41 South Main Street
Hardwick, Vermont 05843
802-472-5533
galaxybookshop.com
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Our Hearts are Full

Well, March was a roller coaster of a month. It's only the first of April, so time will tell what this new month has in store for us. One thing is certain, however, and that is that we are so glad to be in this community right now.

The support we have received from our customers has been overwhelming. Your calls, notes, and all of your orders are all welcomed gratefully. In a correspondence via email this week, I said the following, which I want to share with all of you: Every customer who calls or emails and says, "I'm buying this from you because I want you to be there when this is over," every one of you is making a difference and helping us keep going, mentally and emotionally as well as financially. 

It has been challenging to transition from operating as a Main Street store to a mail order bookshop. We're adopting and creating new systems as we go, trying to make sure that we're giving our customers the best and safest service possible. Every order and every supportive message we receive reinforces our determination to keep going, for as long as we possibly can.

Thank you, all. Be well.
Keep Calm and Carry On (Reading)
How to Shop at The Galaxy Bookshop
Even with our doors closed, we are still available to serve you as booksellers! We'll even act as your personal shoppers, if you need recommendations. Here's how you can shop:

Call: 802-472-5533 Our "office hours" are 11-3, Monday - Friday. You can leave a message if we don't reach the phone or you call outside of those hours.




How will you get your books? We offer media mail and priority mail shipping through the USPS. We also have curbside pickup available, during our office hours, for those of you who live locally and are coming into town for errands or work.
Visit Us Virtually!
We know you miss visiting us - we miss you, too!

Andrea and Natalie have been busy making book talk videos and taking photos and videos around the store to give you a chance to step inside and browse from home!

You can find these videos on our Facebook page and our Instagram feed. Even if you are not a Facebook member, you can still visit our page and view any of our photos or videos.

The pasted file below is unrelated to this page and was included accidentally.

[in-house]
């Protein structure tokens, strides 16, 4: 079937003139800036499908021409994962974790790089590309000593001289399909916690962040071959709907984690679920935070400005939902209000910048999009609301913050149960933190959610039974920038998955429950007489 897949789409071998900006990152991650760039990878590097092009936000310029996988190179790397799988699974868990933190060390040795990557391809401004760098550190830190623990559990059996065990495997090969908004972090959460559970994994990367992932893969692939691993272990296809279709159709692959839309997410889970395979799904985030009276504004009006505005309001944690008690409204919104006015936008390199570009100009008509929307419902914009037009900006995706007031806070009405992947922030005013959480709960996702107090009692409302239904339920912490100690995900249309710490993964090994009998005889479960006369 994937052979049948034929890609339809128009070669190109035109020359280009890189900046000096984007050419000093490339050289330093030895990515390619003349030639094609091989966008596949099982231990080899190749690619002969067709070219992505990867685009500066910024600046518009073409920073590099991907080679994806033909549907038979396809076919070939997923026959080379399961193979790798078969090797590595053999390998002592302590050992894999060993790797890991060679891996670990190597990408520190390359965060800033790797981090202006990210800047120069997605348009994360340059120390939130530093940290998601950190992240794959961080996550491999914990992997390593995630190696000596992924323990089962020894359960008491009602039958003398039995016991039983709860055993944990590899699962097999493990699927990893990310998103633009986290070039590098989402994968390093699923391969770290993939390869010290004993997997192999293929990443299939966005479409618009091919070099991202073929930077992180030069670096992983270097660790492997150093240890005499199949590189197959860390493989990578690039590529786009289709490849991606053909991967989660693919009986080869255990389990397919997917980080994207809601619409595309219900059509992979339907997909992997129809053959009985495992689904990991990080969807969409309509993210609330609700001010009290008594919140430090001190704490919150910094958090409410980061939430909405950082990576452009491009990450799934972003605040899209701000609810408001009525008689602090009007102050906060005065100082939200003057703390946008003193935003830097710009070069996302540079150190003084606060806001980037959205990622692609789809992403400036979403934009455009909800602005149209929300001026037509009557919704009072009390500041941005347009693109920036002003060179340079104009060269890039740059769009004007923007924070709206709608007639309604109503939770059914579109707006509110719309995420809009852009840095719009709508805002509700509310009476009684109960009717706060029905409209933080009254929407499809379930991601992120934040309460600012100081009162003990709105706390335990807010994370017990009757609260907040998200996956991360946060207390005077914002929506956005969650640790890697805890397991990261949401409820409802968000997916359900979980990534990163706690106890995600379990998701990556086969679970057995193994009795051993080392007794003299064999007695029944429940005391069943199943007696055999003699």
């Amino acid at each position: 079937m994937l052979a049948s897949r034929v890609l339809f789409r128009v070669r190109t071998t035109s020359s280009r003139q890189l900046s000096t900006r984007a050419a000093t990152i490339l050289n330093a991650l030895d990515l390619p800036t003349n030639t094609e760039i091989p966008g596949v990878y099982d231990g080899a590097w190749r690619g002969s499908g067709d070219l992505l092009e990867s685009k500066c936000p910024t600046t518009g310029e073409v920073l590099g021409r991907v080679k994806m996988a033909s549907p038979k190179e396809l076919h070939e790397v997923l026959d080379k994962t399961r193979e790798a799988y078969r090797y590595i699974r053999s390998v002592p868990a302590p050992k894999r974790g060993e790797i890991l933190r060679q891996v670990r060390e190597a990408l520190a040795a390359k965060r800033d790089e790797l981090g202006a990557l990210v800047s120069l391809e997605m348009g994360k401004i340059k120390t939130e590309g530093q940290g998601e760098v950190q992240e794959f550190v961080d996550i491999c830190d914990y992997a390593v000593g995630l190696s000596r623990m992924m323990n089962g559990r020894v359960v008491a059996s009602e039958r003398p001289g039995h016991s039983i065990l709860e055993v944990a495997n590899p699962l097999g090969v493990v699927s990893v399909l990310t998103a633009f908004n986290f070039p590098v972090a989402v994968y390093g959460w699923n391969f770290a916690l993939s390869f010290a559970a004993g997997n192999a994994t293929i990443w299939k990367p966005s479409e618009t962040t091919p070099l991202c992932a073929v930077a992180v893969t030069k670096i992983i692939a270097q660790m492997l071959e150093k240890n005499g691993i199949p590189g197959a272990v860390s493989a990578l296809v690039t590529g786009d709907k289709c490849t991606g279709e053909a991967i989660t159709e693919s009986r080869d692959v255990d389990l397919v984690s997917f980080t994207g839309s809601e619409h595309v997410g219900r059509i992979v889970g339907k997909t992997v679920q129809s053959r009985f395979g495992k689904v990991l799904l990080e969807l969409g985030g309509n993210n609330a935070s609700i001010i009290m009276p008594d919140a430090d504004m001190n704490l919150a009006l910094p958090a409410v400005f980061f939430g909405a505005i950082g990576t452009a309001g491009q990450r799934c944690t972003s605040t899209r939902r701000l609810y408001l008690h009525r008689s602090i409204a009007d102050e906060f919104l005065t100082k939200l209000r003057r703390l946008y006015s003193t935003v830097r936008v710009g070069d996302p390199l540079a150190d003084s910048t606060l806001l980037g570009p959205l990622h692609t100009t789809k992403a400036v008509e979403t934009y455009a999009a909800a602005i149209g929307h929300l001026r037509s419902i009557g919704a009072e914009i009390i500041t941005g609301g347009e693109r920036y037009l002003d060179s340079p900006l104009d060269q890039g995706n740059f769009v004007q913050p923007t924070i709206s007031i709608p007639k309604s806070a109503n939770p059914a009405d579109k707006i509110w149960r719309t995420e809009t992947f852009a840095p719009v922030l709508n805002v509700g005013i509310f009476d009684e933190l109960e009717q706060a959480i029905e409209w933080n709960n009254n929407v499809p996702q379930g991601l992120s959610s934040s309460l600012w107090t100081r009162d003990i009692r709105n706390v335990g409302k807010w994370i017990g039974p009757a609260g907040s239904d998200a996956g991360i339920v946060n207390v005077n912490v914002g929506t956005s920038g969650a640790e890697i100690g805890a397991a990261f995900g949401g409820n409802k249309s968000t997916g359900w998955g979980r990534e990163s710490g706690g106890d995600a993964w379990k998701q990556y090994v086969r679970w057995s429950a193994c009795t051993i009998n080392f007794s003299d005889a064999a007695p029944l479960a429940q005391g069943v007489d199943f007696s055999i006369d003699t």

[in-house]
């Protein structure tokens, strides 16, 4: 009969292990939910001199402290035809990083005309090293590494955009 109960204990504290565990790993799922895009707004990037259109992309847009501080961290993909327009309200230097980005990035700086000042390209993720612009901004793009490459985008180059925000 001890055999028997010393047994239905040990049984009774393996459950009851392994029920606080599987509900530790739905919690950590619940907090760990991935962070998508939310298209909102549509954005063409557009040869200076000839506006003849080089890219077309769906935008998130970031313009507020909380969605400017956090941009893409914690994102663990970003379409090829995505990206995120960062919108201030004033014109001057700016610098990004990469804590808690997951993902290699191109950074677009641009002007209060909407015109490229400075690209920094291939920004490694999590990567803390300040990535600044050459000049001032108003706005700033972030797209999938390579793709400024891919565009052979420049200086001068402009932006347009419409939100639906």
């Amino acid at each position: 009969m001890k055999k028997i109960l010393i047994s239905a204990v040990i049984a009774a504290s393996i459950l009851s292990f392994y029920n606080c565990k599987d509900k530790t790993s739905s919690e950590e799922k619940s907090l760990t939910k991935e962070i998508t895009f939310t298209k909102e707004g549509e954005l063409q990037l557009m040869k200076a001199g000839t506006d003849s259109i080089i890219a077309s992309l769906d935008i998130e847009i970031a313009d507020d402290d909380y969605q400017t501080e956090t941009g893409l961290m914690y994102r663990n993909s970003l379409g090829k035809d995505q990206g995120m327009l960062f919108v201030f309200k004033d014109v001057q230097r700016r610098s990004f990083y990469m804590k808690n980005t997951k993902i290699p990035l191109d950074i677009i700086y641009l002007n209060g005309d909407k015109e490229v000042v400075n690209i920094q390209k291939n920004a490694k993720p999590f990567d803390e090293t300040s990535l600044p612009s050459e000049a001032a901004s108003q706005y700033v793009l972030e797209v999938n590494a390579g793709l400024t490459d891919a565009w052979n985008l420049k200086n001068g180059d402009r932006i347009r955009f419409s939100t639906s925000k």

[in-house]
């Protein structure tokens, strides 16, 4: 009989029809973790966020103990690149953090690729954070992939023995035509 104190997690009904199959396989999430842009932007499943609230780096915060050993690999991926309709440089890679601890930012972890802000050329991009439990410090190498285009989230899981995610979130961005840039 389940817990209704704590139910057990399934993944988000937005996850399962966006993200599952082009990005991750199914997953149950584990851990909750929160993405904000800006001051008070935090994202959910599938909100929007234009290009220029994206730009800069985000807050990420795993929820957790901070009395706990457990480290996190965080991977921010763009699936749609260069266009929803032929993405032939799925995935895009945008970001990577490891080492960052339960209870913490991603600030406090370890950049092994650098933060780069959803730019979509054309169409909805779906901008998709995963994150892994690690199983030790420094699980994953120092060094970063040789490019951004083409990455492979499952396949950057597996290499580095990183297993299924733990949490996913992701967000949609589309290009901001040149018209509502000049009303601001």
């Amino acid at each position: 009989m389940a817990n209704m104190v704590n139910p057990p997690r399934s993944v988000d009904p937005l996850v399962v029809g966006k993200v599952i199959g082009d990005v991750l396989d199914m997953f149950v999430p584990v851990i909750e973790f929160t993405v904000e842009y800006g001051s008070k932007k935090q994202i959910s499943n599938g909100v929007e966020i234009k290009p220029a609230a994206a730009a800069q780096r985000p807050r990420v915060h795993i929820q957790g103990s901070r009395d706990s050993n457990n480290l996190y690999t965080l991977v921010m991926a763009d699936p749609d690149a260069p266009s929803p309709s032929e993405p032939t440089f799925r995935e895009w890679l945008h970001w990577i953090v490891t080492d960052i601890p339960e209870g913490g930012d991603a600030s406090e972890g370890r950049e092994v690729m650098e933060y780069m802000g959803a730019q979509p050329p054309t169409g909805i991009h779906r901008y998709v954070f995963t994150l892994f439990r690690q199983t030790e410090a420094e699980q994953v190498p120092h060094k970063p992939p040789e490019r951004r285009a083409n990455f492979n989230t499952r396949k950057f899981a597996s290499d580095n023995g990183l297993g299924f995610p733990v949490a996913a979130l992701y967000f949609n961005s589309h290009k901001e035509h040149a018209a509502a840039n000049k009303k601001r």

If you are on Facebook and Instagram, follow us so that you can see our new posts!

We're also experimenting with virtual tour options - stay tuned for updates!

You can also revisit photos and videos from past years on our website.
New & Recommended
Andrea loves this brand new novel from Vermont writer Julia Alvarez. "This is a great book. Very timely, very well written. She is a master at seeing people below the surface."

Looking for a good scare? Stephen King's newest is on our new release table this week.

Try an Audiobook
Click here: Explore Audiobooks
Treats from publishers
Our friends in publishing are sharing a lot of great content that can be enjoyed at home. Many authors and illustrators are making videos for kids and adults - read-alouds, art lessons, and more!

Here are a few links we think you might enjoy:

Activity kits from Macmillan (click on the title, then scroll to the bottom for a downloadable kit)

Candlewick is hosting a Princess in Black party with Shannon and Dean Hale this Friday, April 3, at 1pm EST, on Instagram: https://www.instagram.com/candlewick_sl/

Mo Willems is sharing a Lunch Doodles video every weekday, through the Kennedy Center.

Penguin Kids is offering live story times on Instagram, every weekday at 11am EST.

A final message, from author and bookseller Ann Patchett
Ann Patchett on Why We Need Life- Changing Books Right Now
By Ann Patchett
March 30, 2020
[originally printed in the New York Times]

Here’s how it happened: In early November 2018, Kate DiCamillo came to Nashville while she was on tour for her novel “Louisiana’s Way Home.” It’s the middle book of a trilogy that started with “Raymie Nightingale” and ended last year with “Beverly, Right Here.”

Kate and I had crossed paths a few times over the years and had a kind of, “Hey, hi, how are you?” relationship, which is to say we had met but didn’t know each other. She was doing her event for “Louisiana’s Way Home” at an elementary school in town; I picked up lunch for her and her publicist and drove it out there. I did it because Niki, our events manager at Parnassus Books, asked me to. She told me Kate was a big fan of mine. Niki very rarely tells me what to do, but when she does I listen because she’s always right.